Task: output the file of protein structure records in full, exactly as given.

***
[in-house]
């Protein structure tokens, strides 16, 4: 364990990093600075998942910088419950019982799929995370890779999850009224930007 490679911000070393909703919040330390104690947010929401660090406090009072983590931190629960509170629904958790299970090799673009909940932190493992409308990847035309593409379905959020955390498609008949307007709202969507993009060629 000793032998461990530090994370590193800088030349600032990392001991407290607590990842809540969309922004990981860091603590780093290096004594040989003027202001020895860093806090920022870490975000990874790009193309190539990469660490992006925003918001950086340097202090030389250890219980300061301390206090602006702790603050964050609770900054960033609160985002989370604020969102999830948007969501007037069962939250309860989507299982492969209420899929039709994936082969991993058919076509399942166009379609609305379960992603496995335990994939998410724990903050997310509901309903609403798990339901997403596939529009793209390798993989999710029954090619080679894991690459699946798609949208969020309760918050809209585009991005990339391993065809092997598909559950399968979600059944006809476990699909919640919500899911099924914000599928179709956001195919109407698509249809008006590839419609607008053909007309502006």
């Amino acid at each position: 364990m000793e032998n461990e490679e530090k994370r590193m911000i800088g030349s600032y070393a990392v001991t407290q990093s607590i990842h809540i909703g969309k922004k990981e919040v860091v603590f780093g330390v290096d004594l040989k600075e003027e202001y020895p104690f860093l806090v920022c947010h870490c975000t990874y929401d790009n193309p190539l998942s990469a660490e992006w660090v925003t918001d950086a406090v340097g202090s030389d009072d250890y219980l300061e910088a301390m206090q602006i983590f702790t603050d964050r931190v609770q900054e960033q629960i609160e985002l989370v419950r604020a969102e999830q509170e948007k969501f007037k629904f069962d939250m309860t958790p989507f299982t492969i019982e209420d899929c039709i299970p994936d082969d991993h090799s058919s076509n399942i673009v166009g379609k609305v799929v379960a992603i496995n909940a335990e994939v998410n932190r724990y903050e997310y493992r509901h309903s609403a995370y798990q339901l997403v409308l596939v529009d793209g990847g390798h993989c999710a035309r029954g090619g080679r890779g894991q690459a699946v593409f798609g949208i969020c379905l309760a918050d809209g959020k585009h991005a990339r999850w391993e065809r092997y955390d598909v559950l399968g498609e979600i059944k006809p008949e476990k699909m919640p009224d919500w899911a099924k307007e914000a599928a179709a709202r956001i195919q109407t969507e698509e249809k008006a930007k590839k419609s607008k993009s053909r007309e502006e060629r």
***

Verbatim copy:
[in-house]
């Protein structure tokens, strides 16, 4: 364990990093600075998942910088419950019982799929995370890779999850009224930007 490679911000070393909703919040330390104690947010929401660090406090009072983590931190629960509170629904958790299970090799673009909940932190493992409308990847035309593409379905959020955390498609008949307007709202969507993009060629 000793032998461990530090994370590193800088030349600032990392001991407290607590990842809540969309922004990981860091603590780093290096004594040989003027202001020895860093806090920022870490975000990874790009193309190539990469660490992006925003918001950086340097202090030389250890219980300061301390206090602006702790603050964050609770900054960033609160985002989370604020969102999830948007969501007037069962939250309860989507299982492969209420899929039709994936082969991993058919076509399942166009379609609305379960992603496995335990994939998410724990903050997310509901309903609403798990339901997403596939529009793209390798993989999710029954090619080679894991690459699946798609949208969020309760918050809209585009991005990339391993065809092997598909559950399968979600059944006809476990699909919640919500899911099924914000599928179709956001195919109407698509249809008006590839419609607008053909007309502006």
């Amino acid at each position: 364990m000793e032998n461990e490679e530090k994370r590193m911000i800088g030349s600032y070393a990392v001991t407290q990093s607590i990842h809540i909703g969309k922004k990981e919040v860091v603590f780093g330390v290096d004594l040989k600075e003027e202001y020895p104690f860093l806090v920022c947010h870490c975000t990874y929401d790009n193309p190539l998942s990469a660490e992006w660090v925003t918001d950086a406090v340097g202090s030389d009072d250890y219980l300061e910088a301390m206090q602006i983590f702790t603050d964050r931190v609770q900054e960033q629960i609160e985002l989370v419950r604020a969102e999830q509170e948007k969501f007037k629904f069962d939250m309860t958790p989507f299982t492969i019982e209420d899929c039709i299970p994936d082969d991993h090799s058919s076509n399942i673009v166009g379609k609305v799929v379960a992603i496995n909940a335990e994939v998410n932190r724990y903050e997310y493992r509901h309903s609403a995370y798990q339901l997403v409308l596939v529009d793209g990847g390798h993989c999710a035309r029954g090619g080679r890779g894991q690459a699946v593409f798609g949208i969020c379905l309760a918050d809209g959020k585009h991005a990339r999850w391993e065809r092997y955390d598909v559950l399968g498609e979600i059944k006809p008949e476990k699909m919640p009224d919500w899911a099924k307007e914000a599928a179709a709202r956001i195919q109407t969507e698509e249809k008006a930007k590839k419609s607008k993009s053909r007309e502006e060629r």